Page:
Subway Bottom Up, Zion National Park


Distance: ~8 miles (12.9 km) round trip
Trailhead Elevation: ~5,200 ft (1,585 m)
Date: April 5, 2011

The Subway of the Left Fork of North Creek in Zion National Park is one of the best hikes in the park and showcases one of the most interesting canyons you will ever see.  To experience all of the Subway, it is best done in summer from the top down, which requires wading and rappelling through the stream.  For those who do not wish to go on the more difficult and often dangerous top down route or want to experience the subway early in the season or even any time of year without a wet suit, you can hike out and back to Keyhole Falls from the bottom.

The first cascade, which you can walk around.   This is similar to, but much smaller than  the upper cascades that you must walk through.


This trail, which does not appear on official maps and is not maintained, departs from the Left Fork trailhead along the Kolob Terrace Road.  However, you should check current conditions and must obtain a free permit from the Zion Canyon Visitor Center prior to your trip.   Permits can be picked up the day of your trip early in the season, but will often require reservations during peak season.

One of the middle cascades, which can also be walked around

From the trailhead the trail goes a short distance the the edge of the Left Fork canyon, which at this point is has no resemblance to the Subway.  The trail descends 400 feet into the canyon and follow the stream over 3 miles to just below the Subway.  You know when you are getting close to the Subway because the canyon walls steadily encroach on you, and the trail runs out of room on the stream banks. The trail may be difficult to follow at times and requires several stream crossings that can be done without getting wet, but as long as you stay in the main canyon you will reach the Subway.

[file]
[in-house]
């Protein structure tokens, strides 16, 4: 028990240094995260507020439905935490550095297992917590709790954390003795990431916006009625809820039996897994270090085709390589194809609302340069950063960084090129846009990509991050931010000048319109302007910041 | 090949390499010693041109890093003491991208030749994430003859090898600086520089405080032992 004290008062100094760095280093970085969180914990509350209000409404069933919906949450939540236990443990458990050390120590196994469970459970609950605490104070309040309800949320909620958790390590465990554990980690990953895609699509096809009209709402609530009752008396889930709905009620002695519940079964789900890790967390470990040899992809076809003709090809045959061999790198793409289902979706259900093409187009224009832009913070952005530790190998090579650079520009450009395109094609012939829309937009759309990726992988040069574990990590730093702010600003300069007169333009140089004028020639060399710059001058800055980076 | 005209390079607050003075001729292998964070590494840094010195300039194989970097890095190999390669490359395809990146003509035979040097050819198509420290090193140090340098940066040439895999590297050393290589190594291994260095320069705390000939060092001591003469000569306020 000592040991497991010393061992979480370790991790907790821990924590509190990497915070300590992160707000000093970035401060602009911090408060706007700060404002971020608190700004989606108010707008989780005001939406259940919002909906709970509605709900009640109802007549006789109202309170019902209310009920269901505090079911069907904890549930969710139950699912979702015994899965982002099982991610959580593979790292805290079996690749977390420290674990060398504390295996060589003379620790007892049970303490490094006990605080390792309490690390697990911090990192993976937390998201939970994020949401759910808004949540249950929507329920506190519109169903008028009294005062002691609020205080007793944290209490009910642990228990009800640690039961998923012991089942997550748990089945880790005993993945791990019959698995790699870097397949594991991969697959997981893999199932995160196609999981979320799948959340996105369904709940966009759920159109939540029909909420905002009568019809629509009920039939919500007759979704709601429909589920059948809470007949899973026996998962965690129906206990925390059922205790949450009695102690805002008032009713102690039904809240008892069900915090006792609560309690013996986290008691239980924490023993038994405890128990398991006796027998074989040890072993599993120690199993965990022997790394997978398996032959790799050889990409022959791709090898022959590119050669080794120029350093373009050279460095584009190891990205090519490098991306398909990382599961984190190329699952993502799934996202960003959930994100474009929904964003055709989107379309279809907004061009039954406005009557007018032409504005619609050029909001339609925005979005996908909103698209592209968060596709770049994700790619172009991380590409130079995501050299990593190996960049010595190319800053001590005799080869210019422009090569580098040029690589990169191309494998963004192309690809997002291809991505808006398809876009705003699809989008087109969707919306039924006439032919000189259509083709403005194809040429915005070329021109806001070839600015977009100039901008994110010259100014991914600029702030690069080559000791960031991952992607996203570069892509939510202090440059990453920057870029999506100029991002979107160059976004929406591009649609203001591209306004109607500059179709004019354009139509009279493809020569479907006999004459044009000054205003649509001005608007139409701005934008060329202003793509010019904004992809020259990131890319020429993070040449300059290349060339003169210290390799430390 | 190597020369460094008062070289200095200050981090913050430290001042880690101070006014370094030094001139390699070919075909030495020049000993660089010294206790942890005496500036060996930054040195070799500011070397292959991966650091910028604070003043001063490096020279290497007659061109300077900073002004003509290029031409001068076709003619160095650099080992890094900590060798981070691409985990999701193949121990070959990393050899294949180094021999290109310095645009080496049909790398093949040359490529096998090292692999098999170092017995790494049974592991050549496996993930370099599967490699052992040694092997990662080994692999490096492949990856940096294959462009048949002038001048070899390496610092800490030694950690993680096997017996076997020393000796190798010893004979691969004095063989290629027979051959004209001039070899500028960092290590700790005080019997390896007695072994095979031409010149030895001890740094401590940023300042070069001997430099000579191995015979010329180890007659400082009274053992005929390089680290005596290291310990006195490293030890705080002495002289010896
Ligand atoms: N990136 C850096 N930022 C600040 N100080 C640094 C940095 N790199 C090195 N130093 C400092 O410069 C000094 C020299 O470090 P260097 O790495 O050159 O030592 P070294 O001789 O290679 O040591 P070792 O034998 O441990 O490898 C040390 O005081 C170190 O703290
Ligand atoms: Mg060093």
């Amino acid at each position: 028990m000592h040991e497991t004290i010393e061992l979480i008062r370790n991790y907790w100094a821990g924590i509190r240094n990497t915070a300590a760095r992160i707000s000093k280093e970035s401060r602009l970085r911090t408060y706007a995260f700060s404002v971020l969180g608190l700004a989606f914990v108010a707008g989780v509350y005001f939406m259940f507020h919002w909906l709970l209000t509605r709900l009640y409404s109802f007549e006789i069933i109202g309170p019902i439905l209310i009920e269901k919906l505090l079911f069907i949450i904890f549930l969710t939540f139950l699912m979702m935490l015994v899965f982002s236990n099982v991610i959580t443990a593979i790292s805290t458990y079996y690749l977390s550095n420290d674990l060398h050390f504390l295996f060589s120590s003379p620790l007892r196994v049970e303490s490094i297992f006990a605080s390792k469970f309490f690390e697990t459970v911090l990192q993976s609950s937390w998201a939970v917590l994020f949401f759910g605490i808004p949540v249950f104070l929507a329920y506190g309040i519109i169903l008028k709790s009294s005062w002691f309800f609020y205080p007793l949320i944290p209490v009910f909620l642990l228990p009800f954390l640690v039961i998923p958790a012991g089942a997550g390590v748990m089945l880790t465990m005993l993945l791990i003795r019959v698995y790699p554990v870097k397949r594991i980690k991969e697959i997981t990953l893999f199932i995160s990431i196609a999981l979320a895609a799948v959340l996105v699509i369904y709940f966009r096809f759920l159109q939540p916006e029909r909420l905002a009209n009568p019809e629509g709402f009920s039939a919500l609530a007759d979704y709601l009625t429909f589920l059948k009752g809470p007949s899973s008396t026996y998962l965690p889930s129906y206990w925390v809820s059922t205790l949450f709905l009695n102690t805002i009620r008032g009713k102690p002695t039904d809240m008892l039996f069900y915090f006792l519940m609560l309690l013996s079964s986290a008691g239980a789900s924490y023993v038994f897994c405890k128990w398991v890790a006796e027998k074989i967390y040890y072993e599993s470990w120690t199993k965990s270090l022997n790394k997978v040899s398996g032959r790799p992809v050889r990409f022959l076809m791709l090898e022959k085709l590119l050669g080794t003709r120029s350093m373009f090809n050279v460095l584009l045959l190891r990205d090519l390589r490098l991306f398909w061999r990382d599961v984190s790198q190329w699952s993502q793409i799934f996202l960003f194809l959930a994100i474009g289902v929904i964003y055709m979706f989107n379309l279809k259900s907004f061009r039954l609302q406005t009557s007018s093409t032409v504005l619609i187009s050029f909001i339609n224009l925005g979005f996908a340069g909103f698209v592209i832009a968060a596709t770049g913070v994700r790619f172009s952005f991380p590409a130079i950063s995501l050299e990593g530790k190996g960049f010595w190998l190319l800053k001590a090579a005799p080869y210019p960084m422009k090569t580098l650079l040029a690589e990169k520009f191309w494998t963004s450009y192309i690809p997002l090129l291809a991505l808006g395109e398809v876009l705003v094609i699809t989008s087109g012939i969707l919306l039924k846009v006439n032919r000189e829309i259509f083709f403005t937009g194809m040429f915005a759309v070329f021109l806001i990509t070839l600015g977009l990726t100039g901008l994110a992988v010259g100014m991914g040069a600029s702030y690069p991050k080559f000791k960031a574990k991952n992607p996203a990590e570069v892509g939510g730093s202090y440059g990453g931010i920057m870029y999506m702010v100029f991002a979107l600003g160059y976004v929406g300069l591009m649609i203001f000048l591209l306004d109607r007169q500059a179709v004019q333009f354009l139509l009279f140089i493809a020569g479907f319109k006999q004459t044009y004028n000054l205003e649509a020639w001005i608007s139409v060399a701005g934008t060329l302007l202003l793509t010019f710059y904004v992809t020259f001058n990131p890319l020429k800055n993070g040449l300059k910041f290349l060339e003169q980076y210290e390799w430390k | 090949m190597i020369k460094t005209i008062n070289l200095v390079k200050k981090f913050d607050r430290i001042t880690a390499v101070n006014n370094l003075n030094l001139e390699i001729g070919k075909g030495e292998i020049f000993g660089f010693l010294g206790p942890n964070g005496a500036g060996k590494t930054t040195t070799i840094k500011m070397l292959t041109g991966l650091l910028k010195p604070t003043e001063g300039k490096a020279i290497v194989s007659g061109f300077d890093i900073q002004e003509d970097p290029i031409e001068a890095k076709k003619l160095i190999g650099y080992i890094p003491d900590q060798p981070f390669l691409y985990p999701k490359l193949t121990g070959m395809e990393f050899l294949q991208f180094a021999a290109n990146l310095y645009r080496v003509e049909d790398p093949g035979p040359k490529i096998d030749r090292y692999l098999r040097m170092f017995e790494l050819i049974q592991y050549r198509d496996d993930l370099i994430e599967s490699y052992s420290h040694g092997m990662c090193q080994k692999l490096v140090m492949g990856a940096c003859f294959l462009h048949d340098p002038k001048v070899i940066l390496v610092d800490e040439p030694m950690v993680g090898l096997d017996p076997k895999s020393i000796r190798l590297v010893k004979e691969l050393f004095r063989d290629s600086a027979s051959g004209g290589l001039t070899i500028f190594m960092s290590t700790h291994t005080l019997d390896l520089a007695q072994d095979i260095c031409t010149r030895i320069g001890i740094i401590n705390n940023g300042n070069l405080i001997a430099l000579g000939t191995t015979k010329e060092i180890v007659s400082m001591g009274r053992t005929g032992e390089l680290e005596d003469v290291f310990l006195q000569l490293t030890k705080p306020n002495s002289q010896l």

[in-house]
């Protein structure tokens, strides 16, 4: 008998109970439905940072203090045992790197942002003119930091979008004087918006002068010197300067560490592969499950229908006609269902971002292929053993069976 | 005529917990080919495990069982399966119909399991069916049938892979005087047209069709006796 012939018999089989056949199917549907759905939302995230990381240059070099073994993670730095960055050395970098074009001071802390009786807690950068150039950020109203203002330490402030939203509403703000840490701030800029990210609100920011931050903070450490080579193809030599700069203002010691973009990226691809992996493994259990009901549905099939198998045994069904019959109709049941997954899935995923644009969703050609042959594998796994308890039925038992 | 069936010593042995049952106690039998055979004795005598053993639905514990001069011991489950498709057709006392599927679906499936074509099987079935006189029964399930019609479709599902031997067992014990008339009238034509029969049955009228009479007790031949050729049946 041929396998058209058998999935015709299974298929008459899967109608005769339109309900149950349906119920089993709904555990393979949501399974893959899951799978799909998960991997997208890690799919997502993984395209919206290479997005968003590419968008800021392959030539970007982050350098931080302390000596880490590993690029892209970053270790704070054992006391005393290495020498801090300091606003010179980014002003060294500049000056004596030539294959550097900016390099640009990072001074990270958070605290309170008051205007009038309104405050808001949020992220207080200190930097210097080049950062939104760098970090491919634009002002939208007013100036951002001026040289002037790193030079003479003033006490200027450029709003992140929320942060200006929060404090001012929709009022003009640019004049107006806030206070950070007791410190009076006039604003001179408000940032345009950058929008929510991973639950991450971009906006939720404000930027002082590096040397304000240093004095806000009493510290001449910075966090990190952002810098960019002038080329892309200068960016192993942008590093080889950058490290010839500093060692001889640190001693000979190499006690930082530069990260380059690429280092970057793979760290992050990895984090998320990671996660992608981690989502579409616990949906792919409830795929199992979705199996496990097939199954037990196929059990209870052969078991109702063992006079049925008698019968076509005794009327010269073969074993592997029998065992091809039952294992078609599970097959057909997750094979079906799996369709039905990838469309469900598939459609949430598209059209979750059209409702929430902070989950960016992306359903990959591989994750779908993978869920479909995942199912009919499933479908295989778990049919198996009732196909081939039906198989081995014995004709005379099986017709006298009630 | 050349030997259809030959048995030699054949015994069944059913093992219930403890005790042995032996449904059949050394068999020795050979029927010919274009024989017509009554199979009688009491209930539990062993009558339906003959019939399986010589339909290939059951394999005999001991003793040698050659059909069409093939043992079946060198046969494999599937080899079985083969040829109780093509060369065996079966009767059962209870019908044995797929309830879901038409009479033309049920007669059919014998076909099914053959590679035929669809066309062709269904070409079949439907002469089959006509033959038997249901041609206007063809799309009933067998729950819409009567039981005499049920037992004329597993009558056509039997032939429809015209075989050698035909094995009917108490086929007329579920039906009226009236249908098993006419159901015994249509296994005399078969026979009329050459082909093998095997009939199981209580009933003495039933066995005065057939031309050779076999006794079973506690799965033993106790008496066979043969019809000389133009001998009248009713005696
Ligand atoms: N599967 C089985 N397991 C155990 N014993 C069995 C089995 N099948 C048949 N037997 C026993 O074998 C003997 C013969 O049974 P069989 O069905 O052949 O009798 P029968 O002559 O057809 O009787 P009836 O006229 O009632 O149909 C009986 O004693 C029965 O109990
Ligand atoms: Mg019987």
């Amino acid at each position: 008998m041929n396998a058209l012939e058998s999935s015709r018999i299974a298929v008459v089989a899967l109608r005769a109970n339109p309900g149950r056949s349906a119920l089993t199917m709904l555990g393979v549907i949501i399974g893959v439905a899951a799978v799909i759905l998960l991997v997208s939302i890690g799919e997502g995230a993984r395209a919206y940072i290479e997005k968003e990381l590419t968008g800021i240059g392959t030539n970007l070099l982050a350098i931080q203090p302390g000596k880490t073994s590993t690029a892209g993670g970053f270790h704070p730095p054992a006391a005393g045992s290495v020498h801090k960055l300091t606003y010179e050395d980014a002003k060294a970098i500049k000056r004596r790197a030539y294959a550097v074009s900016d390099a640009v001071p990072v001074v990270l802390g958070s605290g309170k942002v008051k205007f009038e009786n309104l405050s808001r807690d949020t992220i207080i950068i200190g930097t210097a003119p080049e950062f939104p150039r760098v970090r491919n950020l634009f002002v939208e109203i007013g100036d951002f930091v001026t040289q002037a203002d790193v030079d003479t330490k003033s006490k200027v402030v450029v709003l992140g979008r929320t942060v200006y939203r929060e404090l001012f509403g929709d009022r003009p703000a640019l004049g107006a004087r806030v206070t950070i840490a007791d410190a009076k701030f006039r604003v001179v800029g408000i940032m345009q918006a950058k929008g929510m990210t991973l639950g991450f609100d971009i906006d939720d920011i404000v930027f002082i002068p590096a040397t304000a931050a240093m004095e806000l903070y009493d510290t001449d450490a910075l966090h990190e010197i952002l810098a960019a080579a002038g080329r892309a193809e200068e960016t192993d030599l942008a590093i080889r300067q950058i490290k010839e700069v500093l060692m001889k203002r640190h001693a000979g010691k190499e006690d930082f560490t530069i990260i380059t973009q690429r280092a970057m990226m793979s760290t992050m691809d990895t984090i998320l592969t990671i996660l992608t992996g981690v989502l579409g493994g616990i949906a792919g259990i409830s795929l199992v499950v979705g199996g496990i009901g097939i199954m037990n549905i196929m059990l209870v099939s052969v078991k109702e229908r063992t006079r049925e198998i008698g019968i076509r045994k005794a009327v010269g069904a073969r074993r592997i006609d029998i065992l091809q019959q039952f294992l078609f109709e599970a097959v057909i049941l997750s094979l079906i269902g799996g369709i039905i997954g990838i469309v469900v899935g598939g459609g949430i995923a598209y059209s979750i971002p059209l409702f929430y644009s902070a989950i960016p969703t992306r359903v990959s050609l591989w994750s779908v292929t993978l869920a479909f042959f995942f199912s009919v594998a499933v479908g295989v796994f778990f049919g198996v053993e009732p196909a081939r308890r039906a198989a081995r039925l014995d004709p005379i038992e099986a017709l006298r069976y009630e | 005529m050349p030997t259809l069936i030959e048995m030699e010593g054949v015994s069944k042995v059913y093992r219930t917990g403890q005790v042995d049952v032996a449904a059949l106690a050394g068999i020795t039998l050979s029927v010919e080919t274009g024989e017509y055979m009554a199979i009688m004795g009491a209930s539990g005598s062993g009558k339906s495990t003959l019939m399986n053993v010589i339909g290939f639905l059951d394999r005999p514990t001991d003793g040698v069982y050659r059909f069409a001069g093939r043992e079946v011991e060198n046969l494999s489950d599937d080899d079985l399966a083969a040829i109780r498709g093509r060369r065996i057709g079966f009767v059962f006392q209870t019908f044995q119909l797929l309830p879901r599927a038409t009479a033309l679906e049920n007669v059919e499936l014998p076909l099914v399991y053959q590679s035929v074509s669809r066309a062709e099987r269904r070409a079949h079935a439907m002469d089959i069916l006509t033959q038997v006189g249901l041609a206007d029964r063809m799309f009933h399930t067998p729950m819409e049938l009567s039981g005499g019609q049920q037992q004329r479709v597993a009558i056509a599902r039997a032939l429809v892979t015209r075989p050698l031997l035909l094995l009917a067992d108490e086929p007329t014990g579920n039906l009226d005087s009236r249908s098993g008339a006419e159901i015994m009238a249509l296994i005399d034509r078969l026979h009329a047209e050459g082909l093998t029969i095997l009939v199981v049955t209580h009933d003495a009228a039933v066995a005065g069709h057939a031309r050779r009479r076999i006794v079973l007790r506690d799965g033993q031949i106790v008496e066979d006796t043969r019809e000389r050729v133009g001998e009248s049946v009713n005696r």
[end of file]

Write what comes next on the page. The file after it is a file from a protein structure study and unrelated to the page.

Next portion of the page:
The entrance to the Subway

As you approach the Subway you will begin to see several cascades, and after the first few of them you will have to walk through the stream channel and up the cascades.  That is unless you are able to fight through the Gambel's oak on the very steep side canyon sides and find just the perfect route through as I was able to on my way out.  At the time of my visit the water still high, but not so high that it made walking through the stream difficult aside from being extremely slippery while walking up the steep sections.  In the summer when the water and air temperatures are higher these sections make for a fun way of getting out of the section just below the Subway.

Looking downstream out of the Subway from just before the first pool

Once you get through this last steep section, the stream flattens out and you can see the canyon walls converge to only about 20 feet and the tubular lower section that gives the Subway its name.  You can likely  walk carefully along the bank until you reach the first pool without getting wet because the stream in this tubular section becomes deeper and faster flowing than what you just walked through.

For those who visit in the summer or with a wet suit you can continue on a very short distance until you reach keyhole falls bay wading through several pools, which can get quite deep.  At this point you cannot continue any further, and yet you have only seen a small section of the Subway.


© Copyright 2017 Matthew Pintar. All rights reserved.







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